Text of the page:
OLDENBURG, city and former state in Lower Saxony, Germany. Jews lived in the city of Oldenburg in the early 14th century. In 1334 the municipal council decided to cease issuing letters of protection (Schutzbriefe) to Jews; however, they continued to reside there under the protection of the duke of Oldenburg, who agreed that they be allowed to deal only in money lending. The community ceased during the *Black Death persecutions (1348). Jews must have returned soon after, for a privilege of 1365 granted them the same rate of interest as had been accorded the Jews of Bremen. Between 1667 and 1773 Oldenburg belonged to Denmark. In this period the dukes made use of the services of Sephardi *Court Jews and financiers from Hamburg, such as Jacob Mussaphia and his sons. A few Jews from Oldenburg attended the Leipzig fairs. Three Jewish families lived in Vechta, in the duchy of Oldenburg, in the middle of the 18th century. Their number increased during French occupation after 1810. A law of August 25, 1827, organized communal affairs, made German names and language compulsory, regulated the conditions of their inferior civil status, and ordered a Landrabbiner to be appointed for Oldenburg. The first to hold this office was Nathan Marcus *Adler, who took office in 1829 and moved to Hanover in 1831. Samson Raphael *Hirsch succeeded him until 1841 and there he wrote his Choreb. His successor was Bernhard Wechsler (d. 1874), who consecrated the new synagogue in the city in 1835. In 1859 Jewish affairs were reorganized by a new comprehensive law. The Jews of the duchy numbered 1,359 in 1900; by 1925 their number had declined to 1,015 (of which 250 lived in the city of Oldenburg). In 1933 there were 279 Jews. Sizable communities existed in the towns of Delmenhorst, Jever, Varel, Vechta, and Wildeshausen; and in the region of Birkenfeld, Bosen, Hoppstaedten, Oberstein, Idar, and Soetern. The synagogue of Oldenburg was destroyed on November 9/10, 1938, and the last Landrabbiner, Leo Trepp, was deported to *Sachsenhausen. The community was annihilated during the war. In 1959, 35 Jews were again living in Oldenburg, and in 1967 a memorial was erected on the site of the synagogue. In 1992 the Jewish community was refounded. From the beginning it was egalitarian, counting women and men for the minyan. In 1997 there were 150 Jewish residents. From 1995 to 2004 Bea Wyler – a graduate of the Jewish Theological Seminary in New York – officiated as a rabbi in Oldenburg (and Brunswick and Delmenhorst until 2000 as well). Born in Switzerland, she was the first woman rabbi in Germany after the Shoah. In 1995 a new synagogue was consecrated in the presence of Rabbi Leo Trepp. In 2002 a new community building and in 2002 a mikveh were inaugurated. In 2005 the community numbered 330. More than 90% of the members are immigrants from the former Soviet Union.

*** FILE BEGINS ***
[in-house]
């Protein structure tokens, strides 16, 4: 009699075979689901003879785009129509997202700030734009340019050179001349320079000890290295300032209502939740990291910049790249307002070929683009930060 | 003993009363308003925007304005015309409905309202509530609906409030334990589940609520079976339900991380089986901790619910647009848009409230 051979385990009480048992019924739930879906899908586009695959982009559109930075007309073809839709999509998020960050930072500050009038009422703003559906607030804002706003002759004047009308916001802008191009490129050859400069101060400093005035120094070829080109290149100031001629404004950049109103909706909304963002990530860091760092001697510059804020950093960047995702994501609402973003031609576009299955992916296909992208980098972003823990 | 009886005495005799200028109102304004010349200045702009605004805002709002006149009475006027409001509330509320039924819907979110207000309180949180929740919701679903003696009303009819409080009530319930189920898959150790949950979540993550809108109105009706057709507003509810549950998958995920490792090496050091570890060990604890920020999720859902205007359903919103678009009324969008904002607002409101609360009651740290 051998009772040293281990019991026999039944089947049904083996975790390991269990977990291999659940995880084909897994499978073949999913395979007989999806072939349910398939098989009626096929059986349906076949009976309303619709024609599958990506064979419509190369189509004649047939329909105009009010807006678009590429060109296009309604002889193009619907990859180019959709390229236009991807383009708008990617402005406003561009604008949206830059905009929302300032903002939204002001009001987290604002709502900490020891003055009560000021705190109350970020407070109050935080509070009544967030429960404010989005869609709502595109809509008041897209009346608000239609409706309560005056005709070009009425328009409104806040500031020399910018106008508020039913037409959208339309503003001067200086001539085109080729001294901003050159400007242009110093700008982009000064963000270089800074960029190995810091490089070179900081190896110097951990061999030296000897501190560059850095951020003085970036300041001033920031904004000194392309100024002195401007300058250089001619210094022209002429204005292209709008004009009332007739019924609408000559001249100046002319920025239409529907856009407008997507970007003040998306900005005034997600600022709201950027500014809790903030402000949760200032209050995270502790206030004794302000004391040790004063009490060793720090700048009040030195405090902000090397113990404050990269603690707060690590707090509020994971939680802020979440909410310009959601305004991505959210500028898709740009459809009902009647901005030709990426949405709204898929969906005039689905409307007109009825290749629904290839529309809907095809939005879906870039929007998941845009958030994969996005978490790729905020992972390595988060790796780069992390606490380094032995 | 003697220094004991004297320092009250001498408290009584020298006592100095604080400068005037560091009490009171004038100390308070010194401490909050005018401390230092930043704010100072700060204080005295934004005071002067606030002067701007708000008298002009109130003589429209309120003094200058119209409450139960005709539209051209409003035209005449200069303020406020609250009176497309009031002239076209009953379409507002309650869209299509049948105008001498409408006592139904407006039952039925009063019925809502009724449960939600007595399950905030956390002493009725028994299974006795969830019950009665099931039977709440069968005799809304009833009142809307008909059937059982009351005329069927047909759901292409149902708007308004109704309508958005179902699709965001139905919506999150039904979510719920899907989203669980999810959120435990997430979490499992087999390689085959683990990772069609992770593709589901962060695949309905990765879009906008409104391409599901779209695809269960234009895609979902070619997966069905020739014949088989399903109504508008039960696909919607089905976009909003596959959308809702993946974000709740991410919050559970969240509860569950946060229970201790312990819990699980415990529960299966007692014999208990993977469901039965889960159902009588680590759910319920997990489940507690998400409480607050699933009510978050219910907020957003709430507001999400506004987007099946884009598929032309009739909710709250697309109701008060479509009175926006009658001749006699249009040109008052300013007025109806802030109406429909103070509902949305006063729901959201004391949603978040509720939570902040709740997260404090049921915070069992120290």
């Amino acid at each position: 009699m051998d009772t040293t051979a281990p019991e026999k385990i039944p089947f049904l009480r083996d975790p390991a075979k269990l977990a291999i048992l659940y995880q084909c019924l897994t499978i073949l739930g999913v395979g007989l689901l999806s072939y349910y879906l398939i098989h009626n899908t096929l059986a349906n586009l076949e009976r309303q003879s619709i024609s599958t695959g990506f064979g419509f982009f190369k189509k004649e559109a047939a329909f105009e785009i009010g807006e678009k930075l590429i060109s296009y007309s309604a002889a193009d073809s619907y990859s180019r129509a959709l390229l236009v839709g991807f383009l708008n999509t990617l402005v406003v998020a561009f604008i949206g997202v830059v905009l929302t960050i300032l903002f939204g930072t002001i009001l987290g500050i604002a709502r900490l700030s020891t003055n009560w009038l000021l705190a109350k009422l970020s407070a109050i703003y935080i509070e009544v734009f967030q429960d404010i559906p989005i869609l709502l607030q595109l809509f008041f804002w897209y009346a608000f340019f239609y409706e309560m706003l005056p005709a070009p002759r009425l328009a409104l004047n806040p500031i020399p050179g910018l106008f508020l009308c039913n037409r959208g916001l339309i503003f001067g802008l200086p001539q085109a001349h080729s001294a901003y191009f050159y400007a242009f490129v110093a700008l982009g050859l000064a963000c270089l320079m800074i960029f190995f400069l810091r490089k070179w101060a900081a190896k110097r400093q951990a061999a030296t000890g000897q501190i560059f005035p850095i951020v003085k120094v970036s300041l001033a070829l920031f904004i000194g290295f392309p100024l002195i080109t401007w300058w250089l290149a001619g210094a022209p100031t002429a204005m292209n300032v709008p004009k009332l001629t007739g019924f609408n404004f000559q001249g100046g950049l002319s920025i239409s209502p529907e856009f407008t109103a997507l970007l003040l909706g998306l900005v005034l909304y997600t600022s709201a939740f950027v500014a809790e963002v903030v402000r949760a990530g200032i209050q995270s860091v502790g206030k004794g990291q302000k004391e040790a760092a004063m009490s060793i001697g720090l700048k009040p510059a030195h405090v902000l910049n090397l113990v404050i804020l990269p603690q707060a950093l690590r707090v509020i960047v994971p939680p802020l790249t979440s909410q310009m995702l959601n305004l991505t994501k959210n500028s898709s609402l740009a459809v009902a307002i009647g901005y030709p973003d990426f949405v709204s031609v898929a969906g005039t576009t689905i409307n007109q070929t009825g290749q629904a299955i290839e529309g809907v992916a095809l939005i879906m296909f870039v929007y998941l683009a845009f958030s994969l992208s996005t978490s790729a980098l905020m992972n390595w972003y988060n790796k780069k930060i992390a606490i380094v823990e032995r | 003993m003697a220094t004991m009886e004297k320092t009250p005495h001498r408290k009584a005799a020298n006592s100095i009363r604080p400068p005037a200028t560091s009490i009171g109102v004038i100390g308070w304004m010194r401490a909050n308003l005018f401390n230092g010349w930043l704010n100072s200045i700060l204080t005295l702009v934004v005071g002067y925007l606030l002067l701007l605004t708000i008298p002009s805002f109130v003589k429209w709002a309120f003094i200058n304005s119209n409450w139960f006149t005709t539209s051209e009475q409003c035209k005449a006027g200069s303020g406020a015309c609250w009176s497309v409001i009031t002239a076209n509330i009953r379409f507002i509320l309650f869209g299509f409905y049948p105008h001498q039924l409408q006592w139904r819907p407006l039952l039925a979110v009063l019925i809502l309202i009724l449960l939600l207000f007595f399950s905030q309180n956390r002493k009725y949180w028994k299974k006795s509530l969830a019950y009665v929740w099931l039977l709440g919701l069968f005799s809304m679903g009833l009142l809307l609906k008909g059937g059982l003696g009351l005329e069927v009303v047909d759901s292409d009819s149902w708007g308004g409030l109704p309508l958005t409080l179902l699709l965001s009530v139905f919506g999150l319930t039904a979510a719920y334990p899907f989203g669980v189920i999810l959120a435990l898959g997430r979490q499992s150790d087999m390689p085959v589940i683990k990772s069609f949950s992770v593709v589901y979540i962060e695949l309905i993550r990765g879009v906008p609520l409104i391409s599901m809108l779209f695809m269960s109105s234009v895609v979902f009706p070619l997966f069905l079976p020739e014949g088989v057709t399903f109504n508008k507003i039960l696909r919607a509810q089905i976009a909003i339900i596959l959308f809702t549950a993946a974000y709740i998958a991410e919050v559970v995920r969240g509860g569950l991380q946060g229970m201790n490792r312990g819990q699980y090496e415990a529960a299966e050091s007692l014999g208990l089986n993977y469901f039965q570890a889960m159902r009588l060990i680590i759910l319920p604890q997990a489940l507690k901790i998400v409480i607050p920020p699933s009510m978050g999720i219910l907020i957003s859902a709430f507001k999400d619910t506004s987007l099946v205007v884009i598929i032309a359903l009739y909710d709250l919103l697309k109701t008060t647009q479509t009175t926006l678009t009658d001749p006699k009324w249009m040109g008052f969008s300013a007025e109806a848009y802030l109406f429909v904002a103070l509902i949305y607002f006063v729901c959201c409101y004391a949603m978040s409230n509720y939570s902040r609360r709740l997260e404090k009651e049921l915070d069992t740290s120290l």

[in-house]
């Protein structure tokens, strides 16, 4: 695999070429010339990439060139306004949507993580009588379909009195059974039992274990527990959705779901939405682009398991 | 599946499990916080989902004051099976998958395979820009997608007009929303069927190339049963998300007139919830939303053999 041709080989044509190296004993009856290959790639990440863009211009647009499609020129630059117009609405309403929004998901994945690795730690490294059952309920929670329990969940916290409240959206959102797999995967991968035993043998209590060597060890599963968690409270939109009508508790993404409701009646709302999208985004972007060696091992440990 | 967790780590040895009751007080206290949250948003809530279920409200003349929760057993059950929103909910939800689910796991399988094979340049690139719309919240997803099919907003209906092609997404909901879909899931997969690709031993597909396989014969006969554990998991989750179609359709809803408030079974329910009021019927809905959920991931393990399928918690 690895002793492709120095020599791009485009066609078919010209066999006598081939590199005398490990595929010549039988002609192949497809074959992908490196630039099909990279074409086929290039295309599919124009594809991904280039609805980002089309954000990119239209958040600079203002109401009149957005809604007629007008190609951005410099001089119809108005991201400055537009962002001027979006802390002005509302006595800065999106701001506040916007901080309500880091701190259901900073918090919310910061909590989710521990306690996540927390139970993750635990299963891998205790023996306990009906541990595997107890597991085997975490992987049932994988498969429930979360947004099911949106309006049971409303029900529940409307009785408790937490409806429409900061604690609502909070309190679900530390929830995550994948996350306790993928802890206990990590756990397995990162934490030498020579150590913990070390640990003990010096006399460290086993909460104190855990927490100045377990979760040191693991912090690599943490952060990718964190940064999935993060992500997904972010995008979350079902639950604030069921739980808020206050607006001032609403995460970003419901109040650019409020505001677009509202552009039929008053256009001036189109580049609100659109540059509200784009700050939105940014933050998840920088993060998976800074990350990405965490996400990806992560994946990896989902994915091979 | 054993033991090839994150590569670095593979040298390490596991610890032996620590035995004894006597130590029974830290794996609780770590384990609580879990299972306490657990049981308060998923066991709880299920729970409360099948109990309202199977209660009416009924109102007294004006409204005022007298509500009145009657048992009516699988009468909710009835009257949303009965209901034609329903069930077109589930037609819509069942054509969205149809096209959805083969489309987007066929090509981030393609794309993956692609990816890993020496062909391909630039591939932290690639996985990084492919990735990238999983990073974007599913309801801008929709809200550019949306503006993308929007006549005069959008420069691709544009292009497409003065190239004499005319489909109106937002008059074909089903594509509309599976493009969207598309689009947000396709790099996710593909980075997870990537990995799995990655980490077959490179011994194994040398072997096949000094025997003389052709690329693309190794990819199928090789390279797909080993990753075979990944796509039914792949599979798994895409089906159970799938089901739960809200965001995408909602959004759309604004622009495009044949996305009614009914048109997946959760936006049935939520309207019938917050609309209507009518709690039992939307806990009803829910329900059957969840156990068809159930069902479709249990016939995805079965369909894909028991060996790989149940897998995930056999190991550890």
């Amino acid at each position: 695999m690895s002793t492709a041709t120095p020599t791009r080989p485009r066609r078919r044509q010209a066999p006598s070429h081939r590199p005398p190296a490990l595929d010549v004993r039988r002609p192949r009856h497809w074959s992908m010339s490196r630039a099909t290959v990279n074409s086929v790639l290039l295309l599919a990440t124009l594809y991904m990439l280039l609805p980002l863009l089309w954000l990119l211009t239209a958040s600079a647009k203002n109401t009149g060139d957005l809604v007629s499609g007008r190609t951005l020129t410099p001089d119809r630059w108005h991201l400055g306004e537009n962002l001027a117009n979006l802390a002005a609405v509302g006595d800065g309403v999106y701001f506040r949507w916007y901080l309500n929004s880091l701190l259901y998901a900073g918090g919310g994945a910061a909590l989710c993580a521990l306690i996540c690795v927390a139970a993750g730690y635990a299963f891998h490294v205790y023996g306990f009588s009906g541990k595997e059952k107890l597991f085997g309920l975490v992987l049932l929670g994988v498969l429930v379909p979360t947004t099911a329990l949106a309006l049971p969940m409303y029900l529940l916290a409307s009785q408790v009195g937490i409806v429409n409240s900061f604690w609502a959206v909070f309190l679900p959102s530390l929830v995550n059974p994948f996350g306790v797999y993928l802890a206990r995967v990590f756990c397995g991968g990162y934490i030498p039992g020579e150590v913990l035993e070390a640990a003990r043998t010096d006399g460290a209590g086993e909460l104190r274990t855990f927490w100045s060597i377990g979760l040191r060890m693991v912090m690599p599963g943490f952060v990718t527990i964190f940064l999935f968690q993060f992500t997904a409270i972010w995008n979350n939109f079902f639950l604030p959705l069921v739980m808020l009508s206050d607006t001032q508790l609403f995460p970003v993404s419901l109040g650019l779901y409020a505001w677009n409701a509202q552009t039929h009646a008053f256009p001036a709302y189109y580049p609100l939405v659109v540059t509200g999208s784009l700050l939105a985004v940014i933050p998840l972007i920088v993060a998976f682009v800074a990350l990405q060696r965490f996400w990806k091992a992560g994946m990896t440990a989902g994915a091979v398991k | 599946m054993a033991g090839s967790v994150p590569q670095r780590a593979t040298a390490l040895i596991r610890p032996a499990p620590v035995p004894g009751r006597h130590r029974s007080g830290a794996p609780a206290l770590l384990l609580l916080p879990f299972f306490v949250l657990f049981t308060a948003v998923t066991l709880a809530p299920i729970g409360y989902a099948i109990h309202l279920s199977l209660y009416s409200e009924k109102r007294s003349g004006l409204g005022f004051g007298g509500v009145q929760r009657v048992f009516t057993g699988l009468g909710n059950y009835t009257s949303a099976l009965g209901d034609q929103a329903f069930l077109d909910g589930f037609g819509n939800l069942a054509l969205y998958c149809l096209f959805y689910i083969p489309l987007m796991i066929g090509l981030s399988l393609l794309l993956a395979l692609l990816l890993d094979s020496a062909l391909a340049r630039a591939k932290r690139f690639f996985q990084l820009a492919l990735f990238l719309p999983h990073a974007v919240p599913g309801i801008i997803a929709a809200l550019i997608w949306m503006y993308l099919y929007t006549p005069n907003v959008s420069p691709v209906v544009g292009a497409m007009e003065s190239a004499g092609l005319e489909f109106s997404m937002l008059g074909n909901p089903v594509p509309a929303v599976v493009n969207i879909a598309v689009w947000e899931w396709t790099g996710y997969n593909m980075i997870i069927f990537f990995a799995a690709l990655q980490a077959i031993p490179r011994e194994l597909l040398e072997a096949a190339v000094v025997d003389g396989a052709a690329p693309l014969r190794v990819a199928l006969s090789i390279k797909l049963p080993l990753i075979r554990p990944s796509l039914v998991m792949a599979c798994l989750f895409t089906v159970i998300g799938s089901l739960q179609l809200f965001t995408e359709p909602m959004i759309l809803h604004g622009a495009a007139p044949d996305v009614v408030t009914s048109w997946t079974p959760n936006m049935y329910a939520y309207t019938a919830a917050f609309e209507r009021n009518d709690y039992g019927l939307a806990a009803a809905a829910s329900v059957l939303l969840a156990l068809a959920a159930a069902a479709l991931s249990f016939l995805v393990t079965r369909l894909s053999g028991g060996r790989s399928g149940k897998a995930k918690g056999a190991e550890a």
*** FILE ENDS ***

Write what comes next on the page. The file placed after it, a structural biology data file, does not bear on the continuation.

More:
L. Trepp, Die Landesgemeinde der Juden in Oldenburg (1965); idem, Eternal Faith, Eternal People (1962), 294–7; D. Mannheimer, Gesetzessammlung betreffend die Juden im Herzogtum Oldenburg (1918); Germ Jud, 2 (1968), 627–8; FJW (1932/33), 410–4; H. Schnee, Die Hoffinanz und der moderne Staat, 3 (1955), 124–7; Zeitschrift fuer Demographie and Statistik der Juden, 4 (1908), 14. ADD. BIBLIOGRAPHY: L. Trepp, Die Oldenburger Judenschaft. Bild und Vorbild juedischen Seins und Werdens in Deutschland (Oldenburger Studien, vol. 8) (1973); E. Meyer, Die Reichskristallnacht in Oldenburg (1979); J.-F. Toellner et al., Die juedischen Friedhoefe im Oldenburger Land (1983); E. Meyer (ed.), Die Synagogen des Oldenburger Landes (Oldenburger Studien, vol. 29) (1988); U. Elerd (ed.), Die Geschichte der Oldenburger Juden und ihre Vernichtung (Veroeffentlichungen des
[Encyclopaedia Judaica (Germany) and
Zvi Avneri /
Larissa Daemmig (2nd ed.)]
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